Water lilies are versatile plants that can be grown in practically any type of outdoor water feature. Smaller cultivars can be placed in large bowls of water. Larger cultivars require moderately deep and wide ponds, where their leaves can expand without structural limits. As they have both floating and submerged structures, they require an adequate depth to accommodate the full length of their petioles.

Categorized into two main groups, Nymphaea spp. may be “tropical” or “hardy” water lilies. Those of the tropical kind are more suited to warm conditions and tend to be characterized by larger and showier features. These are highly sensitive to cool temperatures and may fail to survive through a harsh winter. In contrast, hardy water lilies may tolerate sub-zero temperatures if they are overwintered correctly.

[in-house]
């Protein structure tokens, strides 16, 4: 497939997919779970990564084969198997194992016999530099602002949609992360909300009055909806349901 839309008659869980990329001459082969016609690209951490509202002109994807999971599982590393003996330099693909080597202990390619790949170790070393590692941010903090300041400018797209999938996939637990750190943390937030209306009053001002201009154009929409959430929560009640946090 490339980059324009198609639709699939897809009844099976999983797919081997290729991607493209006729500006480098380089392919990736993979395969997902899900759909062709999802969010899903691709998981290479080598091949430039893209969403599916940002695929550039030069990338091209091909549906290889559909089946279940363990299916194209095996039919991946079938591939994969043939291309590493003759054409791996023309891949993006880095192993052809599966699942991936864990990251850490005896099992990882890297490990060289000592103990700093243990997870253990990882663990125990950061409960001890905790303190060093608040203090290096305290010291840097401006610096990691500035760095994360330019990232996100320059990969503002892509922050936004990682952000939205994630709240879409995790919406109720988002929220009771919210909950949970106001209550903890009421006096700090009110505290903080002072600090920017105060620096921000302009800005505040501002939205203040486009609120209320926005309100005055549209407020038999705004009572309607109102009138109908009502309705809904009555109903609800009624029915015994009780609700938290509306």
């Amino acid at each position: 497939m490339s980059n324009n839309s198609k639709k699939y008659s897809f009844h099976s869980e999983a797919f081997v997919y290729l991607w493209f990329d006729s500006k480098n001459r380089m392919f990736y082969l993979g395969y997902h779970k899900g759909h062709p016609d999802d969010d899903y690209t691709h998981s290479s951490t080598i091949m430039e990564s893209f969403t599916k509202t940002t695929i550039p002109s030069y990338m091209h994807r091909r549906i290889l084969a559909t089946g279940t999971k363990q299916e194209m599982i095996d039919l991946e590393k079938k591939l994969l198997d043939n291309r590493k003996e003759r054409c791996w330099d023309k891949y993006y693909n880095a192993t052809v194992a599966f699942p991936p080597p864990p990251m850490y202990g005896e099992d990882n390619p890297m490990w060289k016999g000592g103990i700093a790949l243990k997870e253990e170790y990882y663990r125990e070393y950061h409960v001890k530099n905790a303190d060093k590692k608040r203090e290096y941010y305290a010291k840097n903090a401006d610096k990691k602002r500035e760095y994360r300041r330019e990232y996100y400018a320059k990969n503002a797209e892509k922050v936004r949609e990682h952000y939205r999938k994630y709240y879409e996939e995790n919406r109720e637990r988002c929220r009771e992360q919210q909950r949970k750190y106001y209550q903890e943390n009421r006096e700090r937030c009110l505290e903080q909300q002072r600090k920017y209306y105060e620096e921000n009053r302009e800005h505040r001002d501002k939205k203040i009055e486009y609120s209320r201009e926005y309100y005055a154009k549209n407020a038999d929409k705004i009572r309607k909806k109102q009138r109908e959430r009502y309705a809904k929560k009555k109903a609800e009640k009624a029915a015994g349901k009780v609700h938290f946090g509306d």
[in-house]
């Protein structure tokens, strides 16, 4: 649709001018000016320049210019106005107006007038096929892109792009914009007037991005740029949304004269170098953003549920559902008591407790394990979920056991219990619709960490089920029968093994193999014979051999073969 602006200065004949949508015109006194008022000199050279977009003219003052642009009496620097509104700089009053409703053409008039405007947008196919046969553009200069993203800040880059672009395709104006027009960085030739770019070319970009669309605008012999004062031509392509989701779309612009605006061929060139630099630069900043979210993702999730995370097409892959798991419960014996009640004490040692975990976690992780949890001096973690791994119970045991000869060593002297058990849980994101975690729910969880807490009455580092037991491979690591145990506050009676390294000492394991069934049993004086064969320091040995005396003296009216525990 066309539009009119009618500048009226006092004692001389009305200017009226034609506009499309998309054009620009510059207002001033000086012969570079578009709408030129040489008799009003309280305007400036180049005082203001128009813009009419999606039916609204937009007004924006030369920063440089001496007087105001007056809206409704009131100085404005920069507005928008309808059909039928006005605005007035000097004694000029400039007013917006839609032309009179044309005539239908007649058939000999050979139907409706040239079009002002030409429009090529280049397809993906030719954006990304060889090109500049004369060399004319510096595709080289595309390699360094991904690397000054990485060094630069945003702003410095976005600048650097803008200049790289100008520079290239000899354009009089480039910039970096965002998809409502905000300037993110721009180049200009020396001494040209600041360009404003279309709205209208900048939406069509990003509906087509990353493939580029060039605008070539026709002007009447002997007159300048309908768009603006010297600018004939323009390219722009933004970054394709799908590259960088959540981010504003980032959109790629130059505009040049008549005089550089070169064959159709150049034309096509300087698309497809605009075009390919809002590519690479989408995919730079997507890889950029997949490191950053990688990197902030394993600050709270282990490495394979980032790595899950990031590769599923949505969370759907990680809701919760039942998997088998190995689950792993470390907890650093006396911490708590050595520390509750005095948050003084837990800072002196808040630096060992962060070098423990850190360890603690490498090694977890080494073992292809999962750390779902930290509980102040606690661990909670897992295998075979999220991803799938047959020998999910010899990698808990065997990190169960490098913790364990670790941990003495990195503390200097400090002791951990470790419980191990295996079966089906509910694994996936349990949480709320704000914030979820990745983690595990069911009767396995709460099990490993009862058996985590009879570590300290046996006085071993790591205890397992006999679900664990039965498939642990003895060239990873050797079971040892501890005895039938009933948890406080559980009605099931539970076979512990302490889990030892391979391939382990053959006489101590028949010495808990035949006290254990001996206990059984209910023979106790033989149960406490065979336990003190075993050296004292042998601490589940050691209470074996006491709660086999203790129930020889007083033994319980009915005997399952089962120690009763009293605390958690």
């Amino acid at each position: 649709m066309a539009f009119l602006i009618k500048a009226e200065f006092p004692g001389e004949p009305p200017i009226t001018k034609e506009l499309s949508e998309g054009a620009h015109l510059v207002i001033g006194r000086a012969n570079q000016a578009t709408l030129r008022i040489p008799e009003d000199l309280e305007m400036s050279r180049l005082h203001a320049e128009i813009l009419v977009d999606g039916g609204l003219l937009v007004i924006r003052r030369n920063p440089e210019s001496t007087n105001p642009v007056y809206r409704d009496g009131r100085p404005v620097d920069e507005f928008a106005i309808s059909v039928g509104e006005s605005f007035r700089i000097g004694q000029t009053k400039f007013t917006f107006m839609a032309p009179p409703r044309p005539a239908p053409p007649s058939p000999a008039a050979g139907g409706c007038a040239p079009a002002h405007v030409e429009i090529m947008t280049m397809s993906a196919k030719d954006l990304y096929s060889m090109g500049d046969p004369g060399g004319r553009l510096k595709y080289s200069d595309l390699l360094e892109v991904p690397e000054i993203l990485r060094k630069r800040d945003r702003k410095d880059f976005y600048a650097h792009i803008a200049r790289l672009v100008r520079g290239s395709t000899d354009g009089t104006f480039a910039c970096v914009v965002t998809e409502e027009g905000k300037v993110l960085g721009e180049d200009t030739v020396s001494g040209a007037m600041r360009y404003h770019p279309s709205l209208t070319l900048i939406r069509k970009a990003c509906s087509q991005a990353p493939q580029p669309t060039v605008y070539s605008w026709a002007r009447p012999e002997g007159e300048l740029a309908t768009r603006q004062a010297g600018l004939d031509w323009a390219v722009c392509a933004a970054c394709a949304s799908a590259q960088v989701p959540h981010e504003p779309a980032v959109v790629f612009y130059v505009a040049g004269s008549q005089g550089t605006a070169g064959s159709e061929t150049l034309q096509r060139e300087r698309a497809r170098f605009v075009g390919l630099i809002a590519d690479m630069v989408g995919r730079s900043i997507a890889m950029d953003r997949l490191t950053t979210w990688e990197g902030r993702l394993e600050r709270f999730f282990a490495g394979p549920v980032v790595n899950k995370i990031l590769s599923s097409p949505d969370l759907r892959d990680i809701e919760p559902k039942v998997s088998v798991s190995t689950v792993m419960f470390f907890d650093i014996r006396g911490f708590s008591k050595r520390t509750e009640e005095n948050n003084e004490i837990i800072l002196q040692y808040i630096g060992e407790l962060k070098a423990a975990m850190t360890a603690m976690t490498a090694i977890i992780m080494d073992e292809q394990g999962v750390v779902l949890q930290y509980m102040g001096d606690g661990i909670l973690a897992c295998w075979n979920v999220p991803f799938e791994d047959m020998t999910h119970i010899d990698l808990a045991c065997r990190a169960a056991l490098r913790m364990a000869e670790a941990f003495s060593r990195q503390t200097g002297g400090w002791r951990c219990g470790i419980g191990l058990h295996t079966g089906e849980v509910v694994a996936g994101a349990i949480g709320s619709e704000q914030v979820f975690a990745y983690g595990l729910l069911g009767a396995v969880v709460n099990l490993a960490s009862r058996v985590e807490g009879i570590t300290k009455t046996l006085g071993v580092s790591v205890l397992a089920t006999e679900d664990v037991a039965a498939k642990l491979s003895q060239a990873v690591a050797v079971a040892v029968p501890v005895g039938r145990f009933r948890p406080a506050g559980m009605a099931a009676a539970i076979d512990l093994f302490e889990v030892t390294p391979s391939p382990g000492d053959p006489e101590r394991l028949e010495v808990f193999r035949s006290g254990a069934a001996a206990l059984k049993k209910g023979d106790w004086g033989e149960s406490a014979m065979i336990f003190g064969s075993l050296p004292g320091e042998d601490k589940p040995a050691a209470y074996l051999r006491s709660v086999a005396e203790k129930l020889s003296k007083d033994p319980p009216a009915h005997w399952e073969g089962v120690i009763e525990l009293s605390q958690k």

Both types of water lilies develop their colonies via rhizomatous growth. For this reason, many pond owners may wish to restrict their spread to aquatic baskets or submerged pots. These can be moved deeper into the pond as their petioles lengthen. Keep in mind that their best growth rates usually occur in areas with calm water and full sun exposure.


How to Plant Water Lilies

American white water lily in bloom
Water lily seeds should be kept submerged under 1 – 2 inches of water. Kristof Zyskowski / CC BY 4.0

Water lilies are best planted in late spring to summer, when ambient conditions encourage rapid germination. Depending on the species, these aquatic plants can be grown using bud cuttings, root divisions, plantlets, or seeds. If you intend to grow your lilies from seed, these should be sown once they are ripe. The most viable ones are those which have yet to dry out. Sow these in a free-draining germination mixture (or use the water propagation method) and keep the seeds submerged under about 1 – 2 inches (2.5 – 5 cm) of water.